Shopping Basket 0
Human Kinetics Publishers, Inc.

HUMAN KINETICS

Hamstring and Posterior Chain Exercises

This is an excerpt from Stronger Legs & Lower Body by Tim Bishop.


The hamstring muscles—the semitendinosus, the semimembranosus, and the biceps femoris—are located on the posterior thigh. They are responsible for bending and flexing the knee, and they also assist with hip extension. The hamstring group is often overlooked and undertrained. When people think about developing bigger and stronger legs, they usually think about the quads first. The hamstrings are hard to see, which leads to an “out of sight, out of mind” effect. But the quads are naturally stronger than the hamstrings because of their size and weight-bearing responsibility, so it is important to train the hamstrings as much or even more than the quads. A lack of strength in the hamstrings compared with the strength in the quads not only can create a cosmetic and functional imbalance, but it can also result in an unstable knee joint and assorted lower-body injuries.

The term posterior chain refers to the series of muscles that include the low back, the glutes, the hamstrings, and even the calf muscles. Posterior chain exercises involve most, if not all, of these muscles in a chainlike manner. Athletes in sports that involve swinging, throwing, and lifting know that generating power in one area is not enough; the muscles must be strong enough to transfer it along the chain.

Posterior chain exercises also contribute to a strong core. A common assumption is that the term core applies only to the abdominal muscles, but the low back, glutes, and even the top of the hamstrings are all part of the core as well. This back side of the core must also be developed and maintained.

Strong and flexible hamstrings and posterior chain muscles are an important part of an injury-prevention strategy. The low back is one of the most commonly injured areas, often leading to lost work hours and high medical expenses. And in the world of sports, athletes are routinely sidelined by hamstring injuries. Performing hamstring and posterior chain exercises can help you avoid becoming one of these statistics.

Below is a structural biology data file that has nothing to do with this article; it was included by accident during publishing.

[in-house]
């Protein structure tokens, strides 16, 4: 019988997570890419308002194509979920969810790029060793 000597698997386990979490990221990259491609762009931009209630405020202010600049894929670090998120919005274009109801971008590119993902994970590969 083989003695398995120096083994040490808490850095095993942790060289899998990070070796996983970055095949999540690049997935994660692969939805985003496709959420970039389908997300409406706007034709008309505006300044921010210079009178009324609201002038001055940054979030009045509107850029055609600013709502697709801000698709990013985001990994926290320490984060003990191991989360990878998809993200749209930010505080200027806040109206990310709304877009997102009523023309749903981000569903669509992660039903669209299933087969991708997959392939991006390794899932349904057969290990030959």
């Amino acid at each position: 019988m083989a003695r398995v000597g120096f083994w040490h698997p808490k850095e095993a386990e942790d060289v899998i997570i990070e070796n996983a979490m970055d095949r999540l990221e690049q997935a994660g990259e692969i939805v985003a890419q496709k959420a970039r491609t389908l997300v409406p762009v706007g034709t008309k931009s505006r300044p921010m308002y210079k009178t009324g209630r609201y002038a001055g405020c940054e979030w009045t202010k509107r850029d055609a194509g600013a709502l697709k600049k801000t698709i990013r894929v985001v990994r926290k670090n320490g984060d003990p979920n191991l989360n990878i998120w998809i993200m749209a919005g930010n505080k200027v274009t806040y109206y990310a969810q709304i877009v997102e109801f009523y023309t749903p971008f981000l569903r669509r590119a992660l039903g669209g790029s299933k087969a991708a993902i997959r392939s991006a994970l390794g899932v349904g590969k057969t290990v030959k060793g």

As with the quads and glutes, you can train the hamstring group and the posterior chain muscles by using compound movements such as deadlifts or isolation movements such as leg curls. You will see the best strength gains in this region of the body from using a combination of compound and isolation exercises.


Read more from Stronger Legs & Lower Body by Tim Bishop.



Share Facebook Reddit LinkedIn Twitter

Tools


Print Save to favorites


Also of Interest




Products


Stronger Legs & Lower Body
Offers the most effective strength training exercises and programs for increasing strength, size, power, and definition in lower-body muscle groups. Includes 15 training routines and more than 80 exercises.
$19.95
Stronger Legs & Lower Body eBook
Offers the most effective strength training exercises and programs for increasing strength, size, power, and definition in lower-body muscle groups. Includes 15 training routines and more than 80 exercises.
$19.95

Get the latest news, special offers, and updates on authors and products. SIGN UP NOW!

Human Kinetics Rewards

About Our Products

Book Excerpts

Catalogs

News and Articles

About Us

Career Opportunities

Events

Partners

Business to Business

Author Center

HK Today Newsletter

Services

Exam/Desk Copies

Language rights translation

Association Management

Associate Program

Rights and Permissions

Featured Programs

Human Kinetics Coach Education

Fitnessgram

Fitness for Life

Active Living Every Day

Connect with Us

Google Plus YouTube Tumblr Pinterest

Terms & Conditions

/

Privacy Policy

/

Safe Harbor